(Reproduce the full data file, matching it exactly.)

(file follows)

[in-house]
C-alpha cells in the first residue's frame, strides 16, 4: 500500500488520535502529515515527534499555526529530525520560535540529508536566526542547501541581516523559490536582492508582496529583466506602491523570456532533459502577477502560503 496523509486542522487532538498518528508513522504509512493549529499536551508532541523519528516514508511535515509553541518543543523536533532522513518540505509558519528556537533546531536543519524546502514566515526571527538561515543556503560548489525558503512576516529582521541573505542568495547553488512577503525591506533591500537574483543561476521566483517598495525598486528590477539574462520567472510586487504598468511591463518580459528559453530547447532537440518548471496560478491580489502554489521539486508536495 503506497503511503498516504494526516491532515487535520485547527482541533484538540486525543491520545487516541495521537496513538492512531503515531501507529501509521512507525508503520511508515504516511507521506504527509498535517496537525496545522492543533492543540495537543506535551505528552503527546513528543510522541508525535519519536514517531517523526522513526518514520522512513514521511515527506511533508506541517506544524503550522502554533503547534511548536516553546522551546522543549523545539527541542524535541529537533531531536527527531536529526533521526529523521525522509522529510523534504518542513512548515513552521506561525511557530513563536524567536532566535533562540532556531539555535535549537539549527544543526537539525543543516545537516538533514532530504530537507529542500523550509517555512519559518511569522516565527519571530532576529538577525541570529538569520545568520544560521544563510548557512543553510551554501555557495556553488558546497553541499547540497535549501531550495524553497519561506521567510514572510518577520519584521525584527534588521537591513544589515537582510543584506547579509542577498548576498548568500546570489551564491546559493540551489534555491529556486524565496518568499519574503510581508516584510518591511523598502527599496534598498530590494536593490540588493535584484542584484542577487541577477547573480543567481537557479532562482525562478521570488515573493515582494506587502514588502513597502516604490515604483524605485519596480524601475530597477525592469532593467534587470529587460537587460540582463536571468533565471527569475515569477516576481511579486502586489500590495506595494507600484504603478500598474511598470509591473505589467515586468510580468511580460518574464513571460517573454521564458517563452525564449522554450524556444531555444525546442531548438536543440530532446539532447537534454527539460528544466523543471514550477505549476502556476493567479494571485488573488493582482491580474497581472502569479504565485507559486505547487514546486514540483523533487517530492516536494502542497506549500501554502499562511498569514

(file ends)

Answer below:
[in-house]
C-alpha cells in the first residue's frame, strides 16, 4: 500500500488520535502529515515527534499555526529530525520560535540529508536566526542547501541581516523559490536582492508582496529583466506602491523570456532533459502577477502560503 496523509486542522487532538498518528508513522504509512493549529499536551508532541523519528516514508511535515509553541518543543523536533532522513518540505509558519528556537533546531536543519524546502514566515526571527538561515543556503560548489525558503512576516529582521541573505542568495547553488512577503525591506533591500537574483543561476521566483517598495525598486528590477539574462520567472510586487504598468511591463518580459528559453530547447532537440518548471496560478491580489502554489521539486508536495 503506497503511503498516504494526516491532515487535520485547527482541533484538540486525543491520545487516541495521537496513538492512531503515531501507529501509521512507525508503520511508515504516511507521506504527509498535517496537525496545522492543533492543540495537543506535551505528552503527546513528543510522541508525535519519536514517531517523526522513526518514520522512513514521511515527506511533508506541517506544524503550522502554533503547534511548536516553546522551546522543549523545539527541542524535541529537533531531536527527531536529526533521526529523521525522509522529510523534504518542513512548515513552521506561525511557530513563536524567536532566535533562540532556531539555535535549537539549527544543526537539525543543516545537516538533514532530504530537507529542500523550509517555512519559518511569522516565527519571530532576529538577525541570529538569520545568520544560521544563510548557512543553510551554501555557495556553488558546497553541499547540497535549501531550495524553497519561506521567510514572510518577520519584521525584527534588521537591513544589515537582510543584506547579509542577498548576498548568500546570489551564491546559493540551489534555491529556486524565496518568499519574503510581508516584510518591511523598502527599496534598498530590494536593490540588493535584484542584484542577487541577477547573480543567481537557479532562482525562478521570488515573493515582494506587502514588502513597502516604490515604483524605485519596480524601475530597477525592469532593467534587470529587460537587460540582463536571468533565471527569475515569477516576481511579486502586489500590495506595494507600484504603478500598474511598470509591473505589467515586468510580468511580460518574464513571460517573454521564458517563452525564449522554450524556444531555444525546442531548438536543440530532446539532447537534454527539460528544466523543471514550477505549476502556476493567479494571485488573488493582482491580474497581472502569479504565485507559486505547487514546486514540483523533487517530492516536494502542497506549500501554502499562511498569514